With regard to gender and sexual orientation considered simultaneously (see Model 1), when heterosexual women are treated as the referent group, both lesbians and bisexual women (adjusted OR = 2.08) and gay and bisexual men (adjusted OR = 1.57) had greater odds of receiving treatment, but heterosexual men had about half the odds of heterosexual women (adjusted OR = 0.57). As shown in Model 2, in which lesbians and bisexual women were treated as the referent group, both heterosexual women (adjusted OR = 0.48) and heterosexual men (adjusted OR = 0.27) were less likely to report having received treatment. But there was no significant difference in the odds of treatment received between lesbians/bisexual women and gay/bisexual men. In Model 3, when heterosexual men were classified as the referent group, all other groups were significantly more likely to receive treatment (heterosexual women [adjusted OR = 1.76], gay and bisexual men [adjusted OR = 2.76], and lesbians and bisexual women [adjusted OR = 3.66]).


This study builds upon previous epidemiological studies that have shown higher prevalences of AOD and MH disorders among sexual minority populations [7, 8, 11, 13, 15]; we extend these findings by showing that treatment utilization for these disorders varies by both gender and sexual orientation. The study findings are strengthened by the use of a population-based sample and a theoretically guided model of health services utilization. In the broader literature it is well known that health services utilization is greater among women generally. Here we have shown that minority sexual orientation is also an important explanatory variable in understanding treatment seeking among women. Lesbians and bisexual women appear to be approximately twice as likely as heterosexual women to report having received recent treatment for mental health or substance use disorders, after controlling for the presence of either type of disorder and other predisposing and enabling characteristics. Indeed, more than half of the lesbians and bisexual women in the study indicated that they had received services in the past year for mental health or substance use-related problems. Further, this sexual-orientation-related effect was also seen among gay and bisexual men who were significantly more likely than both heterosexual men and women to report having received recent treatment, after controlling for other factors.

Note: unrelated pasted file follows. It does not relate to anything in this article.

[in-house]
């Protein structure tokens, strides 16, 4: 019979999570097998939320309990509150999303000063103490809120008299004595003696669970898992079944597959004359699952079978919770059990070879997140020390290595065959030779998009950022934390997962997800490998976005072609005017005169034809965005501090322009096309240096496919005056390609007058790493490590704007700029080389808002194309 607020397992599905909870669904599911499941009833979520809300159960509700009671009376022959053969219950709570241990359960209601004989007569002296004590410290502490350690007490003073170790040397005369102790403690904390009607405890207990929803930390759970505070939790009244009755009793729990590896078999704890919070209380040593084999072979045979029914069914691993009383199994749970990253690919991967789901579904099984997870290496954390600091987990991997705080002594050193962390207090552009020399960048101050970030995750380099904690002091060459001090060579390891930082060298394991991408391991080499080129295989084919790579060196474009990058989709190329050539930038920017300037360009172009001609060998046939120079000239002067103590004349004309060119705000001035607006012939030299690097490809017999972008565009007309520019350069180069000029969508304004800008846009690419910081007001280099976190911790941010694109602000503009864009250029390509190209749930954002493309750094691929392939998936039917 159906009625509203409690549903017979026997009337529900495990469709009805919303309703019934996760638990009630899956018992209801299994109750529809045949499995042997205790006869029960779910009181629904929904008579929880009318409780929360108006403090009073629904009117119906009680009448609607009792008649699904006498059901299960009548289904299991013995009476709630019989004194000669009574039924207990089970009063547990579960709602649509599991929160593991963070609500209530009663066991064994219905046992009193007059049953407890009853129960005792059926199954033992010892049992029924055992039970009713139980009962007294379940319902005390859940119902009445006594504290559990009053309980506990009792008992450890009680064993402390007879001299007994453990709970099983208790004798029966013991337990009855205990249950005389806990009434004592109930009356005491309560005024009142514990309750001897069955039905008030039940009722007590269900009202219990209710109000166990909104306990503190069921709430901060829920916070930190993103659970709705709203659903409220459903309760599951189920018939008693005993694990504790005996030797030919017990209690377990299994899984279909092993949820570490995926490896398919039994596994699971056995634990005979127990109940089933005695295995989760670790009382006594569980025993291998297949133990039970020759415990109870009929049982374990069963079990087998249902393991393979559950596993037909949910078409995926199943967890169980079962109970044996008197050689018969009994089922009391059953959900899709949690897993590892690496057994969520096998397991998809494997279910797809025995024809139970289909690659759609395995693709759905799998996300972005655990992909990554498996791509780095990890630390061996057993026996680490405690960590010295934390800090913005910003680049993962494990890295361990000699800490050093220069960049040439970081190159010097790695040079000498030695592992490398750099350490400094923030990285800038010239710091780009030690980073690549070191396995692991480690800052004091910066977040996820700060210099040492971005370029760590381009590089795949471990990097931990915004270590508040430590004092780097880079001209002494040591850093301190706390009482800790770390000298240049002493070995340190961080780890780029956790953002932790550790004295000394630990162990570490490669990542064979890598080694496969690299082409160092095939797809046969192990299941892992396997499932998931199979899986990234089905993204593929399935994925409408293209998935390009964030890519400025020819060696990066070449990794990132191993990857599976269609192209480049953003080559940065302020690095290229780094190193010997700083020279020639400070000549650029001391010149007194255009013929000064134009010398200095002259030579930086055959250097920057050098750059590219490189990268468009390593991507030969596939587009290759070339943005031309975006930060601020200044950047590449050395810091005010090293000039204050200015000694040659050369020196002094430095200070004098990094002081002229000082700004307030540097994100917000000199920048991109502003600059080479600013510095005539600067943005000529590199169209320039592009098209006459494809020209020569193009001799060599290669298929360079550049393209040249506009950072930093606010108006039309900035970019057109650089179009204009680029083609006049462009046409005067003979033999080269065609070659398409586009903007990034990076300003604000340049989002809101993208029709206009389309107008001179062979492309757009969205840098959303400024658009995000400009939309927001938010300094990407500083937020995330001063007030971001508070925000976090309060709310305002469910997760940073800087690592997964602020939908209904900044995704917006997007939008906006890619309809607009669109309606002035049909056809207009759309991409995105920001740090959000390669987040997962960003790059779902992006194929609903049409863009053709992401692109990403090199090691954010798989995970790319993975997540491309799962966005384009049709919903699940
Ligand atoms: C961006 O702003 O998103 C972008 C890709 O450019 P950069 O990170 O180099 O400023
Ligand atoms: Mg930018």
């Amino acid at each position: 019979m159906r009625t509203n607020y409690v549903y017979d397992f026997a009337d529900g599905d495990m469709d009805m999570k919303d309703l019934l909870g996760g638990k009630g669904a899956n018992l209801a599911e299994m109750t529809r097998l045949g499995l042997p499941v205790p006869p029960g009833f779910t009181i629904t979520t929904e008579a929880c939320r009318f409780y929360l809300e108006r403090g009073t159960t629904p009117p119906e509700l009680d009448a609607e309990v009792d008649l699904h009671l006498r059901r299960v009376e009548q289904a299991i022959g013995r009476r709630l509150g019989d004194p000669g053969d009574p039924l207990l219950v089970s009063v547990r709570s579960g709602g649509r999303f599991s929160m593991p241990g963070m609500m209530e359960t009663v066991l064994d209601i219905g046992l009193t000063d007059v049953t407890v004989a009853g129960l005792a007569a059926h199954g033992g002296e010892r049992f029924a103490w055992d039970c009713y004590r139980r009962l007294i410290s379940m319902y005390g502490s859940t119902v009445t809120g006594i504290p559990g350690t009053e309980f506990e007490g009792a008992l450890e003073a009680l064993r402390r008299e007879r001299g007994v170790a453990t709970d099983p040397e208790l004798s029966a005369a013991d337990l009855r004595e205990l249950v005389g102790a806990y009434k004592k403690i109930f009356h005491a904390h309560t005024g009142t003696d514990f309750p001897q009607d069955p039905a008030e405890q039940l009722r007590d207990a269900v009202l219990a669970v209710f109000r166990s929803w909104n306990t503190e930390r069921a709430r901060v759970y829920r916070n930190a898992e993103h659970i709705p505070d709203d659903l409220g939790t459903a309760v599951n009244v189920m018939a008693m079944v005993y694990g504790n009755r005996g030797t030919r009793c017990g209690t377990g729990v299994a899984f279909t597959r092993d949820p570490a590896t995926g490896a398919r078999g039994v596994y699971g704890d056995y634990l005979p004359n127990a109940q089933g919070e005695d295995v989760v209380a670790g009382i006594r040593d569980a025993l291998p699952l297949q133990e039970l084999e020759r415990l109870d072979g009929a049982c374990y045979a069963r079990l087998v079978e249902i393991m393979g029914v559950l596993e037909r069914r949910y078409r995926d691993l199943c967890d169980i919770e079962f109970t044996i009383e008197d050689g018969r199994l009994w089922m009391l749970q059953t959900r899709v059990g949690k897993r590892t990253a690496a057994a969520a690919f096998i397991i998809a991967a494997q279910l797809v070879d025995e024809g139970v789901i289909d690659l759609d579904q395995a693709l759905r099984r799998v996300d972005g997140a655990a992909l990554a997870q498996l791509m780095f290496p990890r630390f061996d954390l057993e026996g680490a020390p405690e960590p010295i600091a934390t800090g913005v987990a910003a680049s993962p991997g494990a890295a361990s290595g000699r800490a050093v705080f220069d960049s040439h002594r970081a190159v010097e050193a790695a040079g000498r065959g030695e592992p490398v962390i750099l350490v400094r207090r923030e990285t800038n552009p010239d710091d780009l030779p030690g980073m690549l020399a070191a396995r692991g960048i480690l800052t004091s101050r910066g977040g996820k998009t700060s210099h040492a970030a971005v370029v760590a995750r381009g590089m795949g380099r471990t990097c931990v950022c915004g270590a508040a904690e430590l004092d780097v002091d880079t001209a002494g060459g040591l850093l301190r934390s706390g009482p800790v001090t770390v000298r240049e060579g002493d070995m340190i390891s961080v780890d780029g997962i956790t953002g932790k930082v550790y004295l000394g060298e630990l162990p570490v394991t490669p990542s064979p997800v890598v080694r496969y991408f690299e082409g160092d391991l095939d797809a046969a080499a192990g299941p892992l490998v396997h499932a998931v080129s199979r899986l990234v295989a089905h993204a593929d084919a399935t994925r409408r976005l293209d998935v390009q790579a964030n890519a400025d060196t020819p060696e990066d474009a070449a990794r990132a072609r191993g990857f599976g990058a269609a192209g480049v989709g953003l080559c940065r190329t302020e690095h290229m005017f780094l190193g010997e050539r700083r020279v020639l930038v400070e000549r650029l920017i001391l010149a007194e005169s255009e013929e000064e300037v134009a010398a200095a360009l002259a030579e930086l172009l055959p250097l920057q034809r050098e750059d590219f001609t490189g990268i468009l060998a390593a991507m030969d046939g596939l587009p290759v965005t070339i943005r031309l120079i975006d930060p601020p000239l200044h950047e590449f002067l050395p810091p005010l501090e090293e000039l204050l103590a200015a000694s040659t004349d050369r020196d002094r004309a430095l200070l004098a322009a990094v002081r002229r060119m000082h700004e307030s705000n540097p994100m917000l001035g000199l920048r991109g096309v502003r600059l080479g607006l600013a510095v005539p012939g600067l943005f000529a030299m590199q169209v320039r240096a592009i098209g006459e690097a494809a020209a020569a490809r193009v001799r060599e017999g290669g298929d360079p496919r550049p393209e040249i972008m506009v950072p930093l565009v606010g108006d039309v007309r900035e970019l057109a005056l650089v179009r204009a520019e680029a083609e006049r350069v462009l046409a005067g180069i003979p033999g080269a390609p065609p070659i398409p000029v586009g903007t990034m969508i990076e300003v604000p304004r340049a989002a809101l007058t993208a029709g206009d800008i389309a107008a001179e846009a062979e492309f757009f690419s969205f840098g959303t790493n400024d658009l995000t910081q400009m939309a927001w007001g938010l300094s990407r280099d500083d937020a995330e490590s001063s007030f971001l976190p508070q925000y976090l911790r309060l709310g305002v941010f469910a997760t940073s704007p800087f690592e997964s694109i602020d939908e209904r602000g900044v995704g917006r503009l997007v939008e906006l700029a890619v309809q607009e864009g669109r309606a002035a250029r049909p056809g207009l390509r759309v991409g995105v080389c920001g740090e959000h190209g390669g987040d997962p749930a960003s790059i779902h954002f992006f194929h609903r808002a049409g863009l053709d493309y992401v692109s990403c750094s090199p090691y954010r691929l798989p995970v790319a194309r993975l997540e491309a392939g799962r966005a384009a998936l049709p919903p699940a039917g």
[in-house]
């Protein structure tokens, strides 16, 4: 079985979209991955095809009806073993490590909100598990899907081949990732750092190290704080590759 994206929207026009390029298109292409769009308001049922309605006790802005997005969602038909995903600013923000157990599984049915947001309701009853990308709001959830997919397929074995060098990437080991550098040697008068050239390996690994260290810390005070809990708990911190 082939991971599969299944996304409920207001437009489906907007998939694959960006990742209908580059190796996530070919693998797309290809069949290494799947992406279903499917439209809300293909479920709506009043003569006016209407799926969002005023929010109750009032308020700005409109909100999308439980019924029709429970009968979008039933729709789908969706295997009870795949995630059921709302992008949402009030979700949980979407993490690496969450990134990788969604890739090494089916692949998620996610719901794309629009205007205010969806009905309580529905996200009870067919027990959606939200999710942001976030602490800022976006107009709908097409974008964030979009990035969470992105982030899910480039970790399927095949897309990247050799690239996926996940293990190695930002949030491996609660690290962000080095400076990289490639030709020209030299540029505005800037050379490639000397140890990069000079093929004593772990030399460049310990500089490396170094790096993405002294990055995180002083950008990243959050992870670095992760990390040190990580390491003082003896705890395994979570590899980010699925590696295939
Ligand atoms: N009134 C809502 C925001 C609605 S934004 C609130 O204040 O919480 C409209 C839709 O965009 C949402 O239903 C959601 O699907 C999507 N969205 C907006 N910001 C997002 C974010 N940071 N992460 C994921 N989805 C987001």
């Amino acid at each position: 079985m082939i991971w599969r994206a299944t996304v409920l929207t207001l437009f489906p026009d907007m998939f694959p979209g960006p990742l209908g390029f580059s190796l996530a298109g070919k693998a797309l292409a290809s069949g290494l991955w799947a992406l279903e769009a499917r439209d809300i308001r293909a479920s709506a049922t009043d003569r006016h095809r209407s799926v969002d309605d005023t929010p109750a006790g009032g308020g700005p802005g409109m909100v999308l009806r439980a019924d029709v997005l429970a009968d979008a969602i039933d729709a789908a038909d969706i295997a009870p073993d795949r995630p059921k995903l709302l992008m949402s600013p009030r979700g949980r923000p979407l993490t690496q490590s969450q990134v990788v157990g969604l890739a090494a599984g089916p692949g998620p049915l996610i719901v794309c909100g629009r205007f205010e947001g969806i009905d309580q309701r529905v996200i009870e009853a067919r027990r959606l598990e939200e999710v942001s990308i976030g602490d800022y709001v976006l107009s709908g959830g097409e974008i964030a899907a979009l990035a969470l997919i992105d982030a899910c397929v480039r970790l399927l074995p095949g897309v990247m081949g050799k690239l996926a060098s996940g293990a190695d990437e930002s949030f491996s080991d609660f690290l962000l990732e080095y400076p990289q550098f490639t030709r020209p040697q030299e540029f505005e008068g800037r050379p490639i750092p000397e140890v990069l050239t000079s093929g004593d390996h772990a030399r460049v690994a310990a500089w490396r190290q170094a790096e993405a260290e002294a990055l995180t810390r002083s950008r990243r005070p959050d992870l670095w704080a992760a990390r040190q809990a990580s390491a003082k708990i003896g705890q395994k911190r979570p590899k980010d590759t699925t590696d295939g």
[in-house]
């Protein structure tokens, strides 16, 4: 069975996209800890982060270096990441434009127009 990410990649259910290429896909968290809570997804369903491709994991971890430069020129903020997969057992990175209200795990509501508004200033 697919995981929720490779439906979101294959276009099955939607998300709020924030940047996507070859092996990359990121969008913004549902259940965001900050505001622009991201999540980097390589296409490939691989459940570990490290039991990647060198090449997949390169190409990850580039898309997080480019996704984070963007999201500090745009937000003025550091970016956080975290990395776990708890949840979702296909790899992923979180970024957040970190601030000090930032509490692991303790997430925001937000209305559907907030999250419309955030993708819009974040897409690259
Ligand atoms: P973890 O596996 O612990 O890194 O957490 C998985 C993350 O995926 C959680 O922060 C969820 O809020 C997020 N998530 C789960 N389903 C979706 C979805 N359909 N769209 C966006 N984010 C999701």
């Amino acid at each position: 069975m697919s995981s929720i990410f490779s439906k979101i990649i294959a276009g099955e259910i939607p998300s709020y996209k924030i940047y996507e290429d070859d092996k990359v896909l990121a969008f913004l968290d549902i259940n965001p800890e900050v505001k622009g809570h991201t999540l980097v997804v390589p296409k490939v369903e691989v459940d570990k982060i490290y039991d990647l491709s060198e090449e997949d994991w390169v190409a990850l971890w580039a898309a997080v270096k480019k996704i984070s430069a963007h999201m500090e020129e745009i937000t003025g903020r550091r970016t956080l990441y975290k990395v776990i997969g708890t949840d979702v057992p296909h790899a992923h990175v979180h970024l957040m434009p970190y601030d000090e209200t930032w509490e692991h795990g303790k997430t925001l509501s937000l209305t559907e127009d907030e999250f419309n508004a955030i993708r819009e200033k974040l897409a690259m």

The greater propensity for treatment use among those possessing a minority sexual orientation may be related to several factors. These include differential norms that promote help-seeking among sexual minorities in general, particularly among lesbians and bisexual women, as well as higher exposure to discrimination, violence, and other stressful life events [8, 23, 30, 31, 4952]. Further, the pervasive and historically rooted societal pathologizing of homosexuality [5357], particularly among racial/ethnic minorities by their communities, may contribute to this propensity for treatment by construing homosexuality and issues associated with it as mental health problems. This cultural definition may indirectly function as a predisposing factor that encourages the seeking of professional help for problems that are assumed to derive from individual distress, or from the internalization of the stigma ascribed to homosexuality by some [58]. Further, the culture of gay and lesbian communities may increase the social norms and expectations that therapeutic services are appropriate places for coping with the stresses associated with being a sexual minority.

As anticipated, rates of receiving treatment varied by severity of the disorders that occurred during the period of interest. It is reassuring, for example, that nearly three quarters of individuals meeting criteria for both substance use and mental health disorders indicated that they had received at least some services in the past year. At the same time, nearly 20% of individuals who did not have a diagnosable disorder in the past year reported having received some form of mental health and/or substance abuse-related services. This finding is consistent with national surveys showing that many individuals who receive mental health treatment do not have a diagnosable disorder [60], but may have other symptoms, such as psychological distress or impairments in functioning, that lead them to seek care [6062]. Moreover, these findings have called into question the criteria that should be used to indicate "need for treatment," apart from diagnostic criteria, as well as the basis for determining the adequacy of the treatment system in providing treatment to those who feel they need it (including those with and without diagnosed disorders) [63]. This is a particularly salient issue for understanding treatment utilization among sexual orientation minorities, many of whom in this study sought services in the absence of evidence of either a mental health or substance use disorder. Why this is so is unclear but suggests either an over-utilization of care or that estimates of unmet need in this population are less dependent on the presence of diagnosed disorders. Moreover, this finding has implication for estimating need for health services, which is typically based on prevalence estimates of disorders.